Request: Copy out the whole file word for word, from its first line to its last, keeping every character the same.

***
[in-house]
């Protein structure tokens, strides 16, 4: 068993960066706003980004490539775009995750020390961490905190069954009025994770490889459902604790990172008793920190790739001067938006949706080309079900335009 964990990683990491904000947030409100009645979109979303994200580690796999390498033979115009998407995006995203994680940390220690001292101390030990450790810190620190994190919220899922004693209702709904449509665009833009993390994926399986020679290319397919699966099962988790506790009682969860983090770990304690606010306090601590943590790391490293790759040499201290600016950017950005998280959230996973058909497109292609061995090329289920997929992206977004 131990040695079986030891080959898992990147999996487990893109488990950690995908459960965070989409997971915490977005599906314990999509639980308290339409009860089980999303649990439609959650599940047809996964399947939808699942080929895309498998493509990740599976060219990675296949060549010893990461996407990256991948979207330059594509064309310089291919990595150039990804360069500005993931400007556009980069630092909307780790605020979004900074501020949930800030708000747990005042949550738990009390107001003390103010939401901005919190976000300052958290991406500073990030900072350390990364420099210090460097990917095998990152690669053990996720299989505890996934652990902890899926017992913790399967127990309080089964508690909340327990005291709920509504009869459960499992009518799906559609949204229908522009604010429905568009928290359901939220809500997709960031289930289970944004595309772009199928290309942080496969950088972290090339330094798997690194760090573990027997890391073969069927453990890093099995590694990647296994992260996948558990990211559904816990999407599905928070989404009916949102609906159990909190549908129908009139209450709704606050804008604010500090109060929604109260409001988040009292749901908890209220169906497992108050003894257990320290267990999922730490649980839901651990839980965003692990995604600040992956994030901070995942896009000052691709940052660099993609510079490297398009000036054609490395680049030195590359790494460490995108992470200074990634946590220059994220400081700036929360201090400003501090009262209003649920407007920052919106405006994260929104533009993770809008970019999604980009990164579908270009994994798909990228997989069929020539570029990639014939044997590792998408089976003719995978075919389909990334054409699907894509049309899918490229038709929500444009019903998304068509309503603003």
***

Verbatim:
[in-house]
């Protein structure tokens, strides 16, 4: 068993960066706003980004490539775009995750020390961490905190069954009025994770490889459902604790990172008793920190790739001067938006949706080309079900335009 964990990683990491904000947030409100009645979109979303994200580690796999390498033979115009998407995006995203994680940390220690001292101390030990450790810190620190994190919220899922004693209702709904449509665009833009993390994926399986020679290319397919699966099962988790506790009682969860983090770990304690606010306090601590943590790391490293790759040499201290600016950017950005998280959230996973058909497109292609061995090329289920997929992206977004 131990040695079986030891080959898992990147999996487990893109488990950690995908459960965070989409997971915490977005599906314990999509639980308290339409009860089980999303649990439609959650599940047809996964399947939808699942080929895309498998493509990740599976060219990675296949060549010893990461996407990256991948979207330059594509064309310089291919990595150039990804360069500005993931400007556009980069630092909307780790605020979004900074501020949930800030708000747990005042949550738990009390107001003390103010939401901005919190976000300052958290991406500073990030900072350390990364420099210090460097990917095998990152690669053990996720299989505890996934652990902890899926017992913790399967127990309080089964508690909340327990005291709920509504009869459960499992009518799906559609949204229908522009604010429905568009928290359901939220809500997709960031289930289970944004595309772009199928290309942080496969950088972290090339330094798997690194760090573990027997890391073969069927453990890093099995590694990647296994992260996948558990990211559904816990999407599905928070989404009916949102609906159990909190549908129908009139209450709704606050804008604010500090109060929604109260409001988040009292749901908890209220169906497992108050003894257990320290267990999922730490649980839901651990839980965003692990995604600040992956994030901070995942896009000052691709940052660099993609510079490297398009000036054609490395680049030195590359790494460490995108992470200074990634946590220059994220400081700036929360201090400003501090009262209003649920407007920052919106405006994260929104533009993770809008970019999604980009990164579908270009994994798909990228997989069929020539570029990639014939044997590792998408089976003719995978075919389909990334054409699907894509049309899918490229038709929500444009019903998304068509309503603003």